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Colloids Interfaces


Colloidal particle self-assembly into higher-ordered structures has been of great interest due to the promise of creating metamaterials with novel macroscopic properties. The physicochemical properties of these metamaterials can be tailored to achieve composites with tunable functionalities, either by controlling the assembly morphology and/or chemistry of the colloidal building blocks. This work describes a strategy of developing microparticles with a hybrid configuration that have an inorganic and an organic part. The inorganic part comprises functional nanoparticles, which are embedded within an organic polymer particle composed of diethyl methylene malonate polymer [p(DEMM)] prepared using anionic emulsion polymerization. DEMM polymerization is initiated entirely by the presence of hydroxyl anions and the resulting particle diameter can be tuned between 300 nm and 1 micrometer by reaction pH. Inorganic nanoparticles with varying chemistry (TiO2, CdTe, ZnO) can be loaded into the p(DEMM) particle with a controlled weight fraction, as confirmed by thermogravimetric analysis. The colloidal stability of the composite microparticles is seen to be dependent on the ligand coating attached to the inorganic constituent. These results provide a synthetic groundwork for creating hybrid, stimuli-responsive microparticles.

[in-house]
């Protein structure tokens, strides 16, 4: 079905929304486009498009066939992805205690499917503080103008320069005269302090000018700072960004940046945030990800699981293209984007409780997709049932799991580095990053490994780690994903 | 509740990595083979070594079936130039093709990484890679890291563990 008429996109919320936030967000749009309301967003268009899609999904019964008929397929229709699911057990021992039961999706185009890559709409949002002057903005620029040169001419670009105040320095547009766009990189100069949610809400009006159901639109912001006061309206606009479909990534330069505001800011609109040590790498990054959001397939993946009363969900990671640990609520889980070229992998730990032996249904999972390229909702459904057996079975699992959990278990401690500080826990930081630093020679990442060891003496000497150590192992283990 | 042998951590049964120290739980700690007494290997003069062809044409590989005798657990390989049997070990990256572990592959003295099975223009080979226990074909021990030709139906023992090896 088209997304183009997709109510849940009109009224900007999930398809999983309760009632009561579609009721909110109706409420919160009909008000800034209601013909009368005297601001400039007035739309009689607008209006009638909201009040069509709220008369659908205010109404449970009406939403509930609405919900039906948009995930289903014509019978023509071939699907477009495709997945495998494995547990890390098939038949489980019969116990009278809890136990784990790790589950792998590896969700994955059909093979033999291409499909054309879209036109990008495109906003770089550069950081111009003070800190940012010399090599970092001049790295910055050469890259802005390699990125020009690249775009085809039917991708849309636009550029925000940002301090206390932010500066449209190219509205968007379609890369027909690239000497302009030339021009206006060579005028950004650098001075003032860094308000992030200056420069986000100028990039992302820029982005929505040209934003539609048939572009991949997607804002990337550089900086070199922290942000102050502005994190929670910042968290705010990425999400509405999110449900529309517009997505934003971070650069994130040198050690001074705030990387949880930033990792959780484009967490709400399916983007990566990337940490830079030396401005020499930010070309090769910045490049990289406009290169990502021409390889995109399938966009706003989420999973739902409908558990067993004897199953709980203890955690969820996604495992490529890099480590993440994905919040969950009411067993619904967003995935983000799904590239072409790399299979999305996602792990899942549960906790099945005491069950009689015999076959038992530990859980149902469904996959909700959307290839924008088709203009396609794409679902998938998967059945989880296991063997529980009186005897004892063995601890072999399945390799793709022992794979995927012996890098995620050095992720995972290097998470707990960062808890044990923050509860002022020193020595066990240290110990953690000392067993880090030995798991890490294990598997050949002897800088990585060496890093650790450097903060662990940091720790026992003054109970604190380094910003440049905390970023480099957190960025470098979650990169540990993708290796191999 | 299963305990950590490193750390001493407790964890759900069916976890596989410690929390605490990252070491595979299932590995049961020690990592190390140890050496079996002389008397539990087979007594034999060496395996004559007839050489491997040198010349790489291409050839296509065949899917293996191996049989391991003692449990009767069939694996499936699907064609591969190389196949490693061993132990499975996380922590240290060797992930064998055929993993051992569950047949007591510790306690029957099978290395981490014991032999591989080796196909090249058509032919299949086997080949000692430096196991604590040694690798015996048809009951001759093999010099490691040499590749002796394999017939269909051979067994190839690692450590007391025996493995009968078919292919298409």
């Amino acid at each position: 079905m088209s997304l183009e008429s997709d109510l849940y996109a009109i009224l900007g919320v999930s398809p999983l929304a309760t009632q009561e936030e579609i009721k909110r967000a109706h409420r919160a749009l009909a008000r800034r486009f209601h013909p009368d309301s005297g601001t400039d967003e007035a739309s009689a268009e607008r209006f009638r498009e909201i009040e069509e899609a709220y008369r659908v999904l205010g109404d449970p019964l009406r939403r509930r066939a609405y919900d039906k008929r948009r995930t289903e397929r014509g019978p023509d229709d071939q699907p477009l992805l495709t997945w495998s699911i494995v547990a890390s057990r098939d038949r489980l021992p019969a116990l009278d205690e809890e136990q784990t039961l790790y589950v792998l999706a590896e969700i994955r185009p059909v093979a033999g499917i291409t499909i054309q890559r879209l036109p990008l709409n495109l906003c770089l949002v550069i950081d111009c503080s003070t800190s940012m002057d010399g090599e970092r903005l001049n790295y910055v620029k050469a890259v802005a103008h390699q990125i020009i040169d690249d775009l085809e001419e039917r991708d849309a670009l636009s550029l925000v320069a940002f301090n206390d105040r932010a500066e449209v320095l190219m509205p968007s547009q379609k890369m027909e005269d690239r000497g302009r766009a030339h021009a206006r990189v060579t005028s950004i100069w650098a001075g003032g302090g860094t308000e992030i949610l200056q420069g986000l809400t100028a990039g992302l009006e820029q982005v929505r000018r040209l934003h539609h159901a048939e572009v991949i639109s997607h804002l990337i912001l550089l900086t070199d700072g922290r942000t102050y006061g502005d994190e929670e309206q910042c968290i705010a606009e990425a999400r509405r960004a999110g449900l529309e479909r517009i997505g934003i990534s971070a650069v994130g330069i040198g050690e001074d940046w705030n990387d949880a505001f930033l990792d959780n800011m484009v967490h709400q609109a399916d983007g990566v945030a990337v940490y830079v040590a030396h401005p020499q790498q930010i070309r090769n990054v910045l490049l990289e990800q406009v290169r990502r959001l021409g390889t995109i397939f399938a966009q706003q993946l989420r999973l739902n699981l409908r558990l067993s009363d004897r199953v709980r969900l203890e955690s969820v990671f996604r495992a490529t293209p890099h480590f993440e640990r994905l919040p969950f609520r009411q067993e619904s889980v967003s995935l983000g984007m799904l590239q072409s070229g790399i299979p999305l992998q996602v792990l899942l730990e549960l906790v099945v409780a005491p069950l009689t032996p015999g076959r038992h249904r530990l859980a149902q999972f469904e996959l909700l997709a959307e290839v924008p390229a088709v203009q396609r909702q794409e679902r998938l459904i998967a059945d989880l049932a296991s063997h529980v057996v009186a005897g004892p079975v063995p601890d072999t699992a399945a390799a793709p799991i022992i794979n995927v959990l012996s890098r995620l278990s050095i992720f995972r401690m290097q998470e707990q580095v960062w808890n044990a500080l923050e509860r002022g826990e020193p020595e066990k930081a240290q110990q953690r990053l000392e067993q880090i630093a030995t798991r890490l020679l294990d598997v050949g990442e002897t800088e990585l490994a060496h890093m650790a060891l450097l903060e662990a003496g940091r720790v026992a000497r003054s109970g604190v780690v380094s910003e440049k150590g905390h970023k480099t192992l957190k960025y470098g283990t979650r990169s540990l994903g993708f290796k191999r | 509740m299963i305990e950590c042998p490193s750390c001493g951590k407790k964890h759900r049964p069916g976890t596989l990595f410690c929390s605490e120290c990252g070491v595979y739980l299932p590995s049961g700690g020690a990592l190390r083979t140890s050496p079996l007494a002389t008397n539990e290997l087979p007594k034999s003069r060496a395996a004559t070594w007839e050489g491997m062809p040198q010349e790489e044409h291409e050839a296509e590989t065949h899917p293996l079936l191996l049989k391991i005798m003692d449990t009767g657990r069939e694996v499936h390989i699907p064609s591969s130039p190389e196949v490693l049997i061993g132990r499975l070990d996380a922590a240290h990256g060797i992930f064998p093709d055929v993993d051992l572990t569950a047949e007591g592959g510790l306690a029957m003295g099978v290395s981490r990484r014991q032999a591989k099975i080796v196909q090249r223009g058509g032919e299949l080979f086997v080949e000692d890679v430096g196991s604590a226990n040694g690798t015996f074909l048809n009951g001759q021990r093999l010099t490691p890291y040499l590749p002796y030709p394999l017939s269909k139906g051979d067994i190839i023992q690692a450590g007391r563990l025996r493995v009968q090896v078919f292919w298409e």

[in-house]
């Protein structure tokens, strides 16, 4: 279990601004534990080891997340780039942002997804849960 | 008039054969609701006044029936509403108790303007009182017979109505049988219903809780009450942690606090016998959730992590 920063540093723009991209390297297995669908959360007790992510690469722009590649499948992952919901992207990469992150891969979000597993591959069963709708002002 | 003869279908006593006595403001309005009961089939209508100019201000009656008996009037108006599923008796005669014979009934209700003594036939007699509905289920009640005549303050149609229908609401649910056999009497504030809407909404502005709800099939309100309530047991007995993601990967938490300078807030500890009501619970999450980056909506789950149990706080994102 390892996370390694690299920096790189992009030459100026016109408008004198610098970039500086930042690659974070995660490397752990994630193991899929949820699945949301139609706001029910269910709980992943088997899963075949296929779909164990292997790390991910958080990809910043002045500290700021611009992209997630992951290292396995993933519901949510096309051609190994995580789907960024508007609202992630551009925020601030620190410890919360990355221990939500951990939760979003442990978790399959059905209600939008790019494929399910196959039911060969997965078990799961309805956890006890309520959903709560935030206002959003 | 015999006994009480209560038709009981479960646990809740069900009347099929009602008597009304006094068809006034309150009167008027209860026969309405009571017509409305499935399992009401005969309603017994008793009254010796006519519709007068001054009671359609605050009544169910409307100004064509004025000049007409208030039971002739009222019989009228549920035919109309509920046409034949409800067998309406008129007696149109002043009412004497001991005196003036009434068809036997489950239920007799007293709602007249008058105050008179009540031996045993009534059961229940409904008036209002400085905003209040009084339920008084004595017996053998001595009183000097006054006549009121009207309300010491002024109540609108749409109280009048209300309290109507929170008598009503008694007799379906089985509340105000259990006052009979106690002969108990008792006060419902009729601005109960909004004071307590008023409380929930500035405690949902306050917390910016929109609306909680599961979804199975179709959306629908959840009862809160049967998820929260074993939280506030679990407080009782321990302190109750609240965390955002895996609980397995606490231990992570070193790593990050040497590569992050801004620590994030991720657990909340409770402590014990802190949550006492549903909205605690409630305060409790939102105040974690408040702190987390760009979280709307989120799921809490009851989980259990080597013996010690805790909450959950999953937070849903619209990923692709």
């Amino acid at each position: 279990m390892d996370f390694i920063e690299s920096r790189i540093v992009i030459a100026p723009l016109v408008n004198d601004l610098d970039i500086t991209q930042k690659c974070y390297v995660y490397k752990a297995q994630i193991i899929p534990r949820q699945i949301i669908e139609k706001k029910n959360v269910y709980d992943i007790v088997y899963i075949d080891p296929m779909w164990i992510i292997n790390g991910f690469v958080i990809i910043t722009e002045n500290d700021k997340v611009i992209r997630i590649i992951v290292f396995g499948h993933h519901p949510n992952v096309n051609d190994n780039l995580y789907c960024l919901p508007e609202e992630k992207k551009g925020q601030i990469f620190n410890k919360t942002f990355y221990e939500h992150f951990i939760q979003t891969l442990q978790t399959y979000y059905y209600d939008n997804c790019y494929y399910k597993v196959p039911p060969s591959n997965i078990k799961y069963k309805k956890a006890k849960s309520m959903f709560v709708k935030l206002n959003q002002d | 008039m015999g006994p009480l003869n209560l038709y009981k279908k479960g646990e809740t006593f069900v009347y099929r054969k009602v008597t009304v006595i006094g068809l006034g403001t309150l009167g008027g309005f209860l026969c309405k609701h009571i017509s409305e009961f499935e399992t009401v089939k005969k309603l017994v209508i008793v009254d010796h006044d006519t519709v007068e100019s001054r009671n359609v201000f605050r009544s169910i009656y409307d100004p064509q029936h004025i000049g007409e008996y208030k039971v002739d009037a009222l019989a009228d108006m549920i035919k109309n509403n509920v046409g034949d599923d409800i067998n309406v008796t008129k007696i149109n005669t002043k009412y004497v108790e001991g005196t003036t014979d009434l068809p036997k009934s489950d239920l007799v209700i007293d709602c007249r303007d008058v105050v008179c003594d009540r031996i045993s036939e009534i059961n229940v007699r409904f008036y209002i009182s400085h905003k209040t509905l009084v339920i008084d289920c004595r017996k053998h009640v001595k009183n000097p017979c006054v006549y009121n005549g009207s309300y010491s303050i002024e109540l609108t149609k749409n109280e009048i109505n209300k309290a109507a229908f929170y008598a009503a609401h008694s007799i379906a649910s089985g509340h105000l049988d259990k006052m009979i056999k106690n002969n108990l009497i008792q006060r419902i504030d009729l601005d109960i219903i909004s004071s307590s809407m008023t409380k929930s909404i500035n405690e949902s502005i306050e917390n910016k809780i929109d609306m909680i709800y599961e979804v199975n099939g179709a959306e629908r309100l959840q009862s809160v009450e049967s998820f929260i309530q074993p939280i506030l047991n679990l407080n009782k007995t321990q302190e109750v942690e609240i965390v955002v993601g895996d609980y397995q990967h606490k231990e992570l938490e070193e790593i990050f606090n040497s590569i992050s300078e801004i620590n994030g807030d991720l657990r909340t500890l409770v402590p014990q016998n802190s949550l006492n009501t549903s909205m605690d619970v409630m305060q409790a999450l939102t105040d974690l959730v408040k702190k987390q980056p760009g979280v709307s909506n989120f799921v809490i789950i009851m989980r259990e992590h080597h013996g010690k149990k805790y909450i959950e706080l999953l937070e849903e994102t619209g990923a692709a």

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Creative Commons Attribution 4.0 License
This work is licensed under a Creative Commons Attribution 4.0 License.